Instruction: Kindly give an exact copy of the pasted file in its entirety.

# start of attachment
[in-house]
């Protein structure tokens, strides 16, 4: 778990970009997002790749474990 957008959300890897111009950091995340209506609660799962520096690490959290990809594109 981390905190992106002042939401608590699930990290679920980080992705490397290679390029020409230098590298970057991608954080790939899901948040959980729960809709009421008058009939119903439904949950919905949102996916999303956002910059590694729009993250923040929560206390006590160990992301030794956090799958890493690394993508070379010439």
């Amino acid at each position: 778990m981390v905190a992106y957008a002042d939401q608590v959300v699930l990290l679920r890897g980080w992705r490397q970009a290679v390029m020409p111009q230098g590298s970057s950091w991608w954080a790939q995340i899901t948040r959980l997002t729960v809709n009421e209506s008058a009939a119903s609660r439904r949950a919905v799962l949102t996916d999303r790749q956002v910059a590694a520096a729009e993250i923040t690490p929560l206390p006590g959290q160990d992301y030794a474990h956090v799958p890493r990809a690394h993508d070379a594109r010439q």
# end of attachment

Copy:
[in-house]
């Protein structure tokens, strides 16, 4: 778990970009997002790749474990 957008959300890897111009950091995340209506609660799962520096690490959290990809594109 981390905190992106002042939401608590699930990290679920980080992705490397290679390029020409230098590298970057991608954080790939899901948040959980729960809709009421008058009939119903439904949950919905949102996916999303956002910059590694729009993250923040929560206390006590160990992301030794956090799958890493690394993508070379010439």
């Amino acid at each position: 778990m981390v905190a992106y957008a002042d939401q608590v959300v699930l990290l679920r890897g980080w992705r490397q970009a290679v390029m020409p111009q230098g590298s970057s950091w991608w954080a790939q995340i899901t948040r959980l997002t729960v809709n009421e209506s008058a009939a119903s609660r439904r949950a919905v799962l949102t996916d999303r790749q956002v910059a590694a520096a729009e993250i923040t690490p929560l206390p006590g959290q160990d992301y030794a474990h956090v799958p890493r990809a690394h993508d070379a594109r010439q």